Monday, December 11, 2017

Lobbying and Taxation - Two Partners in the Washington Swamp

While the mainstream media focuses on the advantages and disadvantages of the current debate on tax legislation, there is one group that has already benefitted substantially from the endless back and forth; lobbyists.   Here is a brief summary of a report by Public Citizen looking at how Washington is still the land of the "Swamp", despite the President's draining efforts.

To put this posting into perspective, let's get a bit of background information on one of Washington's favourite pastimes, lobbying.  According to Open Secrets, this is what has been spent on lobbying on an annual basis since 1998:


This is how many unique, registered and active lobbyists there are on an annual basis since 1998,  pounding the pavement in Washington, doing their very best to get Congress to see things their way:


And, last but not least, here is a listing of the top lobbying clients for 2017 (to October 21) and how much they have spent:


With that background, let's look at lobbying as it relates to the current tax debate.  According to the study by Public Citizen, a total of 6243 or 56.9 percent of lobbyists currently actively working in Washington have disclosed that they are working on issues involving taxation during the first three quarters of 2017 with more than 4200 working specifically on "tax reform".  This means that there are 11.7 lobbyists working on some type of taxation issue for each of the 535 Members of Congress.

Let's look at a table showing which industries have hired at least 150 lobbyists to work on tax issues in the first three quarters of 2017, keeping in mind that some lobbyists work for more than one client:


There are also twenty organizations that have hired at least 50 lobbyists to work on tax issues during the first three quarters of 2017.  Here is list of the top ten hiring organizations and a sample of the issues that concern them, noting that some organizations also use in-house employees in addition to outside firms to lobby Washington:

1.) U.S. Chamber of Commerce: 100 lobbyists/2 outside firms - estate tax, corporate tax inversions, repatriation of multinational business earnings, international competitiveness of corporate tax, interest deductibility.

2.) Verizon Communications: 97 lobbyists/17 outside firms - corporate tax reform/rates/tax deductions, carried interest, dividend taxation.

3.) Comcast: 90 lobbyists/23 outside firms - corporate tax rate, bonus depreciation, interest deductibility. 

4.) Anheuser-Busch InBev: 90 lobbyists/19 outside firms - tax reform, interest deductibility, bonus depreciation 

5.) Blue Cross/Blue Shield: 86 lobbyists/14 outside firms - health insurance tax, tax provisions of the Affordable Care Act.

6.) Microsoft Corp.: 81 lobbyists/16 outside firms - comprehensive tax reform, international tax, foreign tax credit, R&D tax credit.

7.) General Electric: 65 lobbyists/7 outside firms - corporate tax rate/reform, taxation of international operations.

8.) Novartis: 65 lobbyists/9 outside firms - comprehensive tax reform, international corporate taxation, interest deduction, anti-inversion tax.

9.) Amazon: 64 lobbyists/6 outside firms - corporate tax reform, international tax issues.

10.) NCTA the Internet and Television Association - 64 lobbyists/12 outside firms - reducing tax rates across the board, tax reform issues, interest deductibility, estate tax repeal.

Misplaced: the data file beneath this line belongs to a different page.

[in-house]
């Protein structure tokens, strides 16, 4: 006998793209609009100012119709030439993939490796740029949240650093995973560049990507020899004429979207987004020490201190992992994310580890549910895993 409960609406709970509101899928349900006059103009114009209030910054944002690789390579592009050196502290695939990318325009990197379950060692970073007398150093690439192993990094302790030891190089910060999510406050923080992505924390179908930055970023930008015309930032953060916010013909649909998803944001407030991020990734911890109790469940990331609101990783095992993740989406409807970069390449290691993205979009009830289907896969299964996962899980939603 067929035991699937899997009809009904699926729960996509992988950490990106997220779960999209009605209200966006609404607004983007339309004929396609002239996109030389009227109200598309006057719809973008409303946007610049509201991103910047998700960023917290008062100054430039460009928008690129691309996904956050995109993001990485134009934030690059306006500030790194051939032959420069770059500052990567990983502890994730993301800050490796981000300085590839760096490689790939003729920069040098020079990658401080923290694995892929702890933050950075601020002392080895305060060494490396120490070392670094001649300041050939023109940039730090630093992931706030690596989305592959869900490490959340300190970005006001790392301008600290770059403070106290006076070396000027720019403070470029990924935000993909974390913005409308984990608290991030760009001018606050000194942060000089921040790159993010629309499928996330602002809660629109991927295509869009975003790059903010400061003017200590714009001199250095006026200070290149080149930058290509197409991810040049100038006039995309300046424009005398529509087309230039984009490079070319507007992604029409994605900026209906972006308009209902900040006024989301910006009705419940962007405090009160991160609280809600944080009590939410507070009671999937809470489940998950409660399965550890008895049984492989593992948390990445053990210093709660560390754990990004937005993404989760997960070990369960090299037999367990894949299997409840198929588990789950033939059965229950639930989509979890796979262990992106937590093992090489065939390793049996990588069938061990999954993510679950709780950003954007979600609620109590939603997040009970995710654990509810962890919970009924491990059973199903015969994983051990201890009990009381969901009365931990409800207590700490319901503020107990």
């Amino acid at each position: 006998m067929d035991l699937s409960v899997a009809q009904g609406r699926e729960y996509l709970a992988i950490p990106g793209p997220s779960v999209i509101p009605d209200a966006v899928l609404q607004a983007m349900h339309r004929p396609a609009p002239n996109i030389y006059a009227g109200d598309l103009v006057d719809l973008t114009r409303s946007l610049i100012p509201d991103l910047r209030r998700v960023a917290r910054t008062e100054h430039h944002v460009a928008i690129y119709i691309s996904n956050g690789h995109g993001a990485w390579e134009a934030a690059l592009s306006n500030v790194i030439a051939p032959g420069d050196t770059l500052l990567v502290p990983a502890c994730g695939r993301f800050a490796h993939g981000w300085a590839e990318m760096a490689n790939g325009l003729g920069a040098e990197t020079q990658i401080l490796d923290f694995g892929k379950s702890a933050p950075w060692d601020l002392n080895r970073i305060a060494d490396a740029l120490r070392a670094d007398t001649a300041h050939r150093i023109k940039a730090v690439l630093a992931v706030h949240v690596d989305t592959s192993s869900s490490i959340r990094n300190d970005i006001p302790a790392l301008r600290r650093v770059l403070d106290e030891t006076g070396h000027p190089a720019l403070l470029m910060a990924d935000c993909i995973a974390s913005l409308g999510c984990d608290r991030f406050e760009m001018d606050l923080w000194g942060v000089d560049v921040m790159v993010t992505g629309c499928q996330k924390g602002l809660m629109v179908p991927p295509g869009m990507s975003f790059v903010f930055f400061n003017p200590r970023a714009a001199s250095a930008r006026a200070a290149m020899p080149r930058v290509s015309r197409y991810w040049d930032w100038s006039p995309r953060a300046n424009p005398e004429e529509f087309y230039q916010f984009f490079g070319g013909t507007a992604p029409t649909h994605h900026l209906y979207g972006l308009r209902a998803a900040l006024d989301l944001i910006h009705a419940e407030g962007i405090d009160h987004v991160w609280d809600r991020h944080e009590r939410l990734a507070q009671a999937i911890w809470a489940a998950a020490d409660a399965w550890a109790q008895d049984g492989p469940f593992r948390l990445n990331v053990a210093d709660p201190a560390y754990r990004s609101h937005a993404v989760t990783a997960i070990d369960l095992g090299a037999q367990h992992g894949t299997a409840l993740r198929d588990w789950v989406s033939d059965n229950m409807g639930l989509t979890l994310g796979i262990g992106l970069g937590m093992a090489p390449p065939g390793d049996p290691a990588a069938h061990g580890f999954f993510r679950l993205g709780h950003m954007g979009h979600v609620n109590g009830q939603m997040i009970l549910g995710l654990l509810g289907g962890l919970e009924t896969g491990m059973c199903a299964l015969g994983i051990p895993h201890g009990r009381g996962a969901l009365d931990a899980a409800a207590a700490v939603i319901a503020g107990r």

As you can see from this posting, the lobbying sector is already one of the beneficiaries of the ongoing (and seemingly endless) tax debate that paralyzes Washington on a regular basis.  While it seems to be a rule of thumb that changes to the tax regime benefit the wealthy among us, we can clearly see that the lobbyists and lobbying firms in America benefit substantially from Washington's paralysis when it comes to changing the tax code.

At the very least, the "Swamp" is alive and doing well from the perspective of the lobbying industry. 


Tuesday, December 5, 2017

The Federal Reserve and Cryptocurrencies - The Pot and the Kettle

A recent speech on innovation in the world's payment systems by one of the Federal Reserve's insiders, Randal Quarles, gives us an insider's perspective on the current attention being given to cryptocurrencies/private digital currencies which are based on blockchain technologies.  Of course, we have to realize that Mr. Quarles has a vested interest in protecting his employer's currency of choice, so-called "cash" which may account for at least some of his sentiments.

In his recent talk entitled "Thoughts on Prudent Innovation in the Payment System", Mr. Quarles, Vice Chairman for Supervision and Board of Governors member at the Federal Reserve, began his talk which, ironically, was held in the Cash Room at the Federal Reserve Bank of Cleveland, by noting the impact of new technologies on our lives, particularly impacting how we shop, get our news (fake or otherwise) and transport ourselves.  Innovation in financial services have also taken place, particularly in consumer lending, financial advice and retail payments.  He then goes on to state the following:

"Today, I will talk about the necessary trust and confidence that the system requires, the tension between the need for financial stability and the need to innovate, and the challenges that digital currencies, in particular, present relative to the current system. These considerations highlight the need for a prudent approach to innovation in payment systems."